Though, I do appreciate this breakdown of your aiming for mastery; especially that last couple paragraphs.

    I’d love to read more about the journey from B levels to mastery. I feel like that’s a principle that’s not covered well enough in a lot of accelerated language learning writing.

    Enjoy the journey!

  • Maria Rachel Pinto Pereira

    Scott, seu português não tá muito ruim. Tá com muita influência do espanhol e com sotaque parecido de um francês tentando falar português!

  • Maria Rachel Pinto Pereira

    Scott, seu português não tá muito ruim. Tá com muita influência do espanhol e com sotaque parecido de um francês tentando falar português!

  • Alex Wu

    Some said the best way to learn is by playing games, so if you do get bored with the routine learning, why not play mah-jong(required 4 players) or Chinese Chess(2 will do)? If nothing else, there are words and phrases related to these games that could be augmented your Chinese as well as the strategy that goes with them. Of course if you play for money, being a novice will definitely set you back a few bucks, which I hope you would not mind as they are just learning fees in disguise.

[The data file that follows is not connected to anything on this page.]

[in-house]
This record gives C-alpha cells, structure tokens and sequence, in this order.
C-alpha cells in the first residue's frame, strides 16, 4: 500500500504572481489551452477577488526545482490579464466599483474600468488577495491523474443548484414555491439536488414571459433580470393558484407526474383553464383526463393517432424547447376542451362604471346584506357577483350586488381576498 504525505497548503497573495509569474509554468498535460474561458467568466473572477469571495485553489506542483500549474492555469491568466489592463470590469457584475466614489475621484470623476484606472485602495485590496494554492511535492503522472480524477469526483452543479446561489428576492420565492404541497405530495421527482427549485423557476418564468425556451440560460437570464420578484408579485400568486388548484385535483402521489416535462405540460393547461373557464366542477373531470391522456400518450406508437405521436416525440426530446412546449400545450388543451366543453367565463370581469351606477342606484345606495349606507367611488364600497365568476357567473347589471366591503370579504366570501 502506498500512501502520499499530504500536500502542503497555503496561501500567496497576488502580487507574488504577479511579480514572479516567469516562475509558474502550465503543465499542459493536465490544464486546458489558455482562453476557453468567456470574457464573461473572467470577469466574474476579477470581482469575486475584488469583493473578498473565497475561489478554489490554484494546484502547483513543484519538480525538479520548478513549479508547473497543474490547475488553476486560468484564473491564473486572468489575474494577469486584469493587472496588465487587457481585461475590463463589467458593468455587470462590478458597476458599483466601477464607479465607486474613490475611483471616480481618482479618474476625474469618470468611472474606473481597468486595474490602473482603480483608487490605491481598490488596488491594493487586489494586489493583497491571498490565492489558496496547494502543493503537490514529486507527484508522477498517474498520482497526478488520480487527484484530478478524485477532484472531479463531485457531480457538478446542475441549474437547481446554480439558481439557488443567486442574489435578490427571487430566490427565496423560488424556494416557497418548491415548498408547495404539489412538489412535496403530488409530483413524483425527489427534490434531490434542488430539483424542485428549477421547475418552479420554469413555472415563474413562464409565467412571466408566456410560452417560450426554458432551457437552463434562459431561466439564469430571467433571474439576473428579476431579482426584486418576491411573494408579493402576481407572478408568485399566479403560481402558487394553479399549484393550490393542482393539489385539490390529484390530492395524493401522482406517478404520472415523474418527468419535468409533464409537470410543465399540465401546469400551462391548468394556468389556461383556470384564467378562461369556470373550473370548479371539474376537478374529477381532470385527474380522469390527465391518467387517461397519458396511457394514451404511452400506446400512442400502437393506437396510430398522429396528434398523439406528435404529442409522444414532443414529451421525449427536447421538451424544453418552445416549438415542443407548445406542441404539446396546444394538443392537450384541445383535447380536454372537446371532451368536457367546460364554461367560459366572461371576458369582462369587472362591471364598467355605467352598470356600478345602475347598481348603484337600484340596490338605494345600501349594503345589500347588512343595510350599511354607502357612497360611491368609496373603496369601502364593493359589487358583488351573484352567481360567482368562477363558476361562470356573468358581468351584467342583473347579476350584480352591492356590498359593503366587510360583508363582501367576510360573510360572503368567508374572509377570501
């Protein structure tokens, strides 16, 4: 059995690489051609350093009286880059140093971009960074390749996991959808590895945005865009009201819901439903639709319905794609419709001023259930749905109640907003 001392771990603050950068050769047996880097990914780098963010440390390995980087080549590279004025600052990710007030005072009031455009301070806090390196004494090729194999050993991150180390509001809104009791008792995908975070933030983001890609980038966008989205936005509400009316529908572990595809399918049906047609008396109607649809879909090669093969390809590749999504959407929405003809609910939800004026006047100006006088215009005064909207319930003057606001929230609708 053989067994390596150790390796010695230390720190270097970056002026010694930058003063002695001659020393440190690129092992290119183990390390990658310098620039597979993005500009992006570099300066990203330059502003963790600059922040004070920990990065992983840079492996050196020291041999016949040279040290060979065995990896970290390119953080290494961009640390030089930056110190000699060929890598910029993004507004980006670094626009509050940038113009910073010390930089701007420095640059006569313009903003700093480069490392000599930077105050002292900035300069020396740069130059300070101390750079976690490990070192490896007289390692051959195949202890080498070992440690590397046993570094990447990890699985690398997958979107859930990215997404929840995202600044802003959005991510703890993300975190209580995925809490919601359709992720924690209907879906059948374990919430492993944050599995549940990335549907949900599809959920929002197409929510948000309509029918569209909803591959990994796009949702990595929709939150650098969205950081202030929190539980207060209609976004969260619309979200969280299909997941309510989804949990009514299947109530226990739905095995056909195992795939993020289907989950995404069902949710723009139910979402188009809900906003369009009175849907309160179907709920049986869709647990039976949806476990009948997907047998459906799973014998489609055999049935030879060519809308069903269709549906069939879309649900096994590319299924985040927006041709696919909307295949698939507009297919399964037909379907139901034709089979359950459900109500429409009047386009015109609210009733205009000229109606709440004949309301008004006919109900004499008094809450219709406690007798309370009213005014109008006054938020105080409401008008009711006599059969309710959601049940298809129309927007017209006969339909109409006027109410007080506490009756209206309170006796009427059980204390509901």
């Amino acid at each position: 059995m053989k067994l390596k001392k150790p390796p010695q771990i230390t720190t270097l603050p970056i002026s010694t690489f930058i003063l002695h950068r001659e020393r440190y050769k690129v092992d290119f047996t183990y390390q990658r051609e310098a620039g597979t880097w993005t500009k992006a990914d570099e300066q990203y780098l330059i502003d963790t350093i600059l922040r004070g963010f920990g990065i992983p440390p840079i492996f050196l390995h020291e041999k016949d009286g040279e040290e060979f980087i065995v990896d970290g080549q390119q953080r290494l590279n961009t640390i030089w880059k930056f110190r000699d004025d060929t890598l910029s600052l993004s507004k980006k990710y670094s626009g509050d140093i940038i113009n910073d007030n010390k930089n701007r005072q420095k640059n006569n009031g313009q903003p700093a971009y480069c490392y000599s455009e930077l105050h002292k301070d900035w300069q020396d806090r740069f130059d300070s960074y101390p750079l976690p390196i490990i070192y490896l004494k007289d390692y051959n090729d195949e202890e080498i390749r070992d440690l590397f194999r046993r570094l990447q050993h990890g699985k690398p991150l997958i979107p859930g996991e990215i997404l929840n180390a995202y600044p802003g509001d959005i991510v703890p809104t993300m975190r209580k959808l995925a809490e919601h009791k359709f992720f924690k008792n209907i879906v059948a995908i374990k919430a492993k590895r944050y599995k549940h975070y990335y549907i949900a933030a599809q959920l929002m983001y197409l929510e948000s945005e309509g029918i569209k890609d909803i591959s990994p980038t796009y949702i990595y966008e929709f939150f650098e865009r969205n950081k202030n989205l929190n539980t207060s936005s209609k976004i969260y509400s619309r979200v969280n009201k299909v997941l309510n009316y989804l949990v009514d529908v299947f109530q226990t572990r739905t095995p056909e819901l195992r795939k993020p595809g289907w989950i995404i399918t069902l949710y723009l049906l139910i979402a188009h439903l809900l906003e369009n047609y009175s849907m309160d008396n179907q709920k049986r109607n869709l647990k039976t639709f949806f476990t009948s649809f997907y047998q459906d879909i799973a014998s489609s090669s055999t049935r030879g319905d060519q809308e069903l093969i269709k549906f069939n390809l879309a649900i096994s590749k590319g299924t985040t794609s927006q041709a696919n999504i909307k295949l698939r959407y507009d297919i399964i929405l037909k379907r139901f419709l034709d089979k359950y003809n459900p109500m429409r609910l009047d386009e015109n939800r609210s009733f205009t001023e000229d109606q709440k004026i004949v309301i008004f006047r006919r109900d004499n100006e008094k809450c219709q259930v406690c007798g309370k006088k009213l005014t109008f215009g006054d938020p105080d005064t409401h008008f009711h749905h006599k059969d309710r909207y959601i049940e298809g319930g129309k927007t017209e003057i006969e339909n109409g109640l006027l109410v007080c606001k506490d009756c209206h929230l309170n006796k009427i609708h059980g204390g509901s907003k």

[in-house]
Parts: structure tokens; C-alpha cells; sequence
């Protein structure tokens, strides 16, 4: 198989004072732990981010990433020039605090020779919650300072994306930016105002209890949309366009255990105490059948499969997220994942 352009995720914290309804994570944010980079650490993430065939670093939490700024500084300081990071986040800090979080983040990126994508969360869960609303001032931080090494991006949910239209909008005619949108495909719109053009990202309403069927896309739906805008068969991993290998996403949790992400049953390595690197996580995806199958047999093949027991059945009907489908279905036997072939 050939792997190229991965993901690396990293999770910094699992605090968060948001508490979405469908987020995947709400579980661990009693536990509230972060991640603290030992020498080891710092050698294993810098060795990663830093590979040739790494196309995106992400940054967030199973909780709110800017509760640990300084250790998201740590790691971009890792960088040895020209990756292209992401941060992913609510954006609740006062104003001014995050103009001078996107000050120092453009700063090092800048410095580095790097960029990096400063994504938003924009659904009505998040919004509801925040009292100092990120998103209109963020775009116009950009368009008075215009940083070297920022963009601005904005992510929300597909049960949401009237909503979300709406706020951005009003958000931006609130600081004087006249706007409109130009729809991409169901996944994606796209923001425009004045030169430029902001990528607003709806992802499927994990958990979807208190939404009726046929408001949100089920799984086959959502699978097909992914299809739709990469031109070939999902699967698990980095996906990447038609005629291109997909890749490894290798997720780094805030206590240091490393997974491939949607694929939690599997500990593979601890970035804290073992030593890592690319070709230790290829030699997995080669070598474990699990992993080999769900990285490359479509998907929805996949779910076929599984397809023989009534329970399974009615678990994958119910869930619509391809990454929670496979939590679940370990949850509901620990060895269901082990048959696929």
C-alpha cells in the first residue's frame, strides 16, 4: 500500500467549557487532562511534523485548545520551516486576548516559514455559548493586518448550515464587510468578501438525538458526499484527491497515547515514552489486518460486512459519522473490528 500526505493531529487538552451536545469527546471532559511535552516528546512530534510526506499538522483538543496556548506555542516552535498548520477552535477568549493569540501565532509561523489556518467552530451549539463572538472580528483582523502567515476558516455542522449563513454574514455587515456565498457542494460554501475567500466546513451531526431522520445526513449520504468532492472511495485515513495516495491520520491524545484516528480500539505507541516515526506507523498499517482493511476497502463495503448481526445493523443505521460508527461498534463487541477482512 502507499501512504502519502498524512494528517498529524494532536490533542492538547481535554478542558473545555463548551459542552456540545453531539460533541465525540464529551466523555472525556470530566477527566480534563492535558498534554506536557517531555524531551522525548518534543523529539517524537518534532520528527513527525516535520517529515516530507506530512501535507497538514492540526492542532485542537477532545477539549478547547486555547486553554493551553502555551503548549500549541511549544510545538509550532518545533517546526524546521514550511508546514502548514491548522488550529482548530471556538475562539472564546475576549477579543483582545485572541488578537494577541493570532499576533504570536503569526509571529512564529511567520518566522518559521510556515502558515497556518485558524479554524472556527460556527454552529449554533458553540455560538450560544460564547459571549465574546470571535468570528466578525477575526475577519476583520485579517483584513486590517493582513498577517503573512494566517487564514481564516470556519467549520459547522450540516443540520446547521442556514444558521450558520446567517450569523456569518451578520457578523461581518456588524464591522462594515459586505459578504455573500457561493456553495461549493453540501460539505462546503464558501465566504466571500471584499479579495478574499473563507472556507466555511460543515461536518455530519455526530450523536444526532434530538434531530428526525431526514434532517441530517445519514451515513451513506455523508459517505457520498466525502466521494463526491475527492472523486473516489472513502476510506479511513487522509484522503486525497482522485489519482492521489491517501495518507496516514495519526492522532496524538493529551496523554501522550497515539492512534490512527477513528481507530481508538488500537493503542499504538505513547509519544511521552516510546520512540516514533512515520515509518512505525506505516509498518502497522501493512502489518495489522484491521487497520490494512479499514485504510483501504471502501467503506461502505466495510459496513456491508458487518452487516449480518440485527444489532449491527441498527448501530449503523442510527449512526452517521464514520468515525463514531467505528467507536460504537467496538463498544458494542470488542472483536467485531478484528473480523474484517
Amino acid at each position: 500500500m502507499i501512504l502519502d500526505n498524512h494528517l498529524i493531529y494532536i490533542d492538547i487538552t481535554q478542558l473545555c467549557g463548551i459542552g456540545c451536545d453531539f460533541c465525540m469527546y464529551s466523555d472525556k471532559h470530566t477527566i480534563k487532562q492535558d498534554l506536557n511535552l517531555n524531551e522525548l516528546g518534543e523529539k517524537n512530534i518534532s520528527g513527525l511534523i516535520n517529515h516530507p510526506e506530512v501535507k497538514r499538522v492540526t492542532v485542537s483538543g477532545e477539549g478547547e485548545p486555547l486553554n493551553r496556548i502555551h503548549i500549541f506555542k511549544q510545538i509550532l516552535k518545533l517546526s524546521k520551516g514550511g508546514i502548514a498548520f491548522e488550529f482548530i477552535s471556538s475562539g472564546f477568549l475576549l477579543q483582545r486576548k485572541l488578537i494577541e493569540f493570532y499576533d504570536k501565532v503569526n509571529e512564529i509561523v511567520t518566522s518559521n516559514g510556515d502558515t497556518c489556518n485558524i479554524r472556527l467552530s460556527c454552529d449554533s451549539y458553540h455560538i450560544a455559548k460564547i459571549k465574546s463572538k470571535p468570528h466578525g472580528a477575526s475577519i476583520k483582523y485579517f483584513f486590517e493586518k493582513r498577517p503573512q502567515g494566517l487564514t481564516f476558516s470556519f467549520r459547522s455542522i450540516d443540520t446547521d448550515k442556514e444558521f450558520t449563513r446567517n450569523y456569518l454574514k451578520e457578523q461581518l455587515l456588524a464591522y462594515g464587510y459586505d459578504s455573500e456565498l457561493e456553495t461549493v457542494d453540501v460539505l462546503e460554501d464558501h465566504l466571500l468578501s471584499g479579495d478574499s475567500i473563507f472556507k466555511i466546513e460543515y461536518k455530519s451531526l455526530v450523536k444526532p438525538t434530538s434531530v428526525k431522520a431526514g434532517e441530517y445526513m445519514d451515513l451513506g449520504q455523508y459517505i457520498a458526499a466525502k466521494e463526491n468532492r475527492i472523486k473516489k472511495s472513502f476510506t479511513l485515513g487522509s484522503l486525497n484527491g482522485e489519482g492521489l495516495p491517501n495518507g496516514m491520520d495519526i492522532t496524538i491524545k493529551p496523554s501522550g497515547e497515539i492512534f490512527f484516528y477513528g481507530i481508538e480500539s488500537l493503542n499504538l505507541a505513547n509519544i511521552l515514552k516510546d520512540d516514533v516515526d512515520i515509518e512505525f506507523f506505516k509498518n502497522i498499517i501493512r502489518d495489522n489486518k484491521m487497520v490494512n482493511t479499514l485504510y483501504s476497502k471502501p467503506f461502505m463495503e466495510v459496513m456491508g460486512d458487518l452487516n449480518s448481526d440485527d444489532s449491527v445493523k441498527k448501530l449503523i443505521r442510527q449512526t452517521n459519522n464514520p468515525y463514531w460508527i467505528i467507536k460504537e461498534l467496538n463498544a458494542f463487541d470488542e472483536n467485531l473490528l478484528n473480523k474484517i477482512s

• Alex Wu

    Some said the best way to learn is by playing games, so if you do get bored with the routine learning, why not play mah-jong(required 4 players) or Chinese Chess(2 will do)? If nothing else, there are words and phrases related to these games that could be augmented your Chinese as well as the strategy that goes with them. Of course if you play for money, being a novice will definitely set you back a few bucks, which I hope you would not mind as they are just learning fees in disguise.

  • just anyone.

    http://interpreters.free.fr/language.htm

    here’s a good link for languages learners.
    Publish only articles about Chinese, please.

  • just anyone.

    http://interpreters.free.fr/la

    here’s a good link for languages learners.
    Publish only articles about Chinese, please.

  • Just anyone.
  • Just anyone.